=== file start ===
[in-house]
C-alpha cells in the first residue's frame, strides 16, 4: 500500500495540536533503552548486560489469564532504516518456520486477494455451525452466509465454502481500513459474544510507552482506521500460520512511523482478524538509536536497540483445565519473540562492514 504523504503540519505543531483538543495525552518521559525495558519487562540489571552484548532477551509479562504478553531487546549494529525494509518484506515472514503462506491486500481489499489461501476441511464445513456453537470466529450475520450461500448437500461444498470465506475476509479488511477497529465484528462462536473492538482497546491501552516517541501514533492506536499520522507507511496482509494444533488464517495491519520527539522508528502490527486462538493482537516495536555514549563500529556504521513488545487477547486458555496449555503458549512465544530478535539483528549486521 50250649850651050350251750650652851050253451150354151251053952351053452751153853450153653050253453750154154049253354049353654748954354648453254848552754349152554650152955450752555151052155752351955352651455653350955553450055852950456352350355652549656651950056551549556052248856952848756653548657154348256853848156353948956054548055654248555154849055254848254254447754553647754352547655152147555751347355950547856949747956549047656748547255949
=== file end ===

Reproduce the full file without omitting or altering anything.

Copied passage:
[in-house]
C-alpha cells in the first residue's frame, strides 16, 4: 500500500495540536533503552548486560489469564532504516518456520486477494455451525452466509465454502481500513459474544510507552482506521500460520512511523482478524538509536536497540483445565519473540562492514 504523504503540519505543531483538543495525552518521559525495558519487562540489571552484548532477551509479562504478553531487546549494529525494509518484506515472514503462506491486500481489499489461501476441511464445513456453537470466529450475520450461500448437500461444498470465506475476509479488511477497529465484528462462536473492538482497546491501552516517541501514533492506536499520522507507511496482509494444533488464517495491519520527539522508528502490527486462538493482537516495536555514549563500529556504521513488545487477547486458555496449555503458549512465544530478535539483528549486521 50250649850651050350251750650652851050253451150354151251053952351053452751153853450153653050253453750154154049253354049353654748954354648453254848552754349152554650152955450752555151052155752351955352651455653350955553450055852950456352350355652549656651950056551549556052248856952848756653548657154348256853848156353948956054548055654248555154849055254848254254447754553647754352547655152147555751347355950547856949747956549047656748547255949